Here’s what is known about Omar Khadr, the Canadian Guantánamo detainee whose four-day interrogation session is at the heart of the enraging documentary You Don’t Like The Truth: When he was 15 years old, his militant father left him at a compound of Taliban soldiers in Afghanistan, where footage was found of him helping to build IEDs. In July 2002, he was severely wounded in an assault on the compound that led to the death of an American soldier by a hand grenade. The authorities contend that Khadr was responsible; his supporters counter that his wounds—a bullet through his chest and another through his shoulder, and shrapnel in his eye—make that unlikely. Yet of all the information above, the essential fact conveyed powerfully by You Don’t Like The Truth is this: Omar Khadr was 15 years old, a child soldier, the first to go on trial for war crimes since Nuremberg. And his path to that trial—in front of a military judge, of course—came after six years in the legal (and moral) black holes of Bagram and Guantánamo, where he was subjected to torture and illegal interrogation.
Built around seven hours of surveillance footage of Khadr’s questioning by Canadian officials in February 2003, You Don’t Like The Truth plays like an annotated version of Point Of Order, Emile de Antonio’s landmark documentary about the Senate Army-McCarthy hearings of 1954. Directors Luc Côté and Patricio Henriquez show raw scenes of the four-day affair through the three surveillance cameras on hand, augmented by interviews that shed light on the facts of the case and Khadr’s psychological state. Though Côté and Henriquez are advocating unambiguously on Khadr’s behalf, they gather commentary from a good range of sources, from Khadr’s family members and lawyers to the Toronto Star’s national-security reporter and, most poignantly, Damien Corsetti, a former Army interrogator at Bagram known as “The Monster” for his brutality.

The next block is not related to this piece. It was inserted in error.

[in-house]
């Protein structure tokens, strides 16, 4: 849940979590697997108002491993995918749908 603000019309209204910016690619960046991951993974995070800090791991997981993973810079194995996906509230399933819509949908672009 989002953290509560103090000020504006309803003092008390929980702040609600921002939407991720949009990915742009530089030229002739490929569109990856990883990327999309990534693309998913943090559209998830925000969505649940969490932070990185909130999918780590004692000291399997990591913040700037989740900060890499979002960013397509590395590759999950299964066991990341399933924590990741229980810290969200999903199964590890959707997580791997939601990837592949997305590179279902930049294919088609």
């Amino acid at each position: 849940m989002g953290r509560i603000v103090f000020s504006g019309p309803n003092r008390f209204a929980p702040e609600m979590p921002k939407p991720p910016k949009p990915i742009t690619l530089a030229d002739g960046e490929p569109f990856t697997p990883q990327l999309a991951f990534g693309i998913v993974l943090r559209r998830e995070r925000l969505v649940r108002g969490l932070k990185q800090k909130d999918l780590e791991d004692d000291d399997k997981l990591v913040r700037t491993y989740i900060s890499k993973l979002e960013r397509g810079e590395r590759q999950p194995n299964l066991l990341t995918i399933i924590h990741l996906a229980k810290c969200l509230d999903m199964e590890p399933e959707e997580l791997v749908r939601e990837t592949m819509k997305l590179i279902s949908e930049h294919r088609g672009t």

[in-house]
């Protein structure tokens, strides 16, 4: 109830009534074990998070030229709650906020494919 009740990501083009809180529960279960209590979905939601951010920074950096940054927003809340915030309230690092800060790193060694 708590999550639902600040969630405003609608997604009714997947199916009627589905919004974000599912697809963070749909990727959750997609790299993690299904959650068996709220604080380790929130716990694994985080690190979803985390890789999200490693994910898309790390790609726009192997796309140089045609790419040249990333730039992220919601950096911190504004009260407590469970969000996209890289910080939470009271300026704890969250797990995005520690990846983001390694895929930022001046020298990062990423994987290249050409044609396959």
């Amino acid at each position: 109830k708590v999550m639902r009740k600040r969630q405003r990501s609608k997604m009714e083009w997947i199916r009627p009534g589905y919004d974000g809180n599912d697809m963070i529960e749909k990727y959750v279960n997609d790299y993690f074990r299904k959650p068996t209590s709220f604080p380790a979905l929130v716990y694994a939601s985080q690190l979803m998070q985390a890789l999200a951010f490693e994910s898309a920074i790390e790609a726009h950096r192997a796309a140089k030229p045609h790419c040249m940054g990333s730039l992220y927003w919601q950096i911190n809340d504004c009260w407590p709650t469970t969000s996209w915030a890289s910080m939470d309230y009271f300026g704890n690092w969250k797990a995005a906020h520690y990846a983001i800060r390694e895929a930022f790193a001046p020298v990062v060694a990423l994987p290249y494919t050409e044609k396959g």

Apart from shedding light on the dubious legality of the interrogation, You Don’t Like The Truth forcefully questions its effectiveness in getting information. At first, Khadr seems happy to speak with fellow Canadians, but when as it becomes clear that they aren’t there to help him, he becomes despondent, incommunicative, and cagey about what little information he gives them. Côté and Henriquez err in pressing their case too hard on occasion, especially when they cut to reaction shots of Khadr supporters watching footage of his agony; there’s a line between providing context and manipulating the audience that they don’t care to acknowledge. Then again, subtlety isn’t likely the goal: You Don’t Like The Truth beats the drum, and beats it loudly.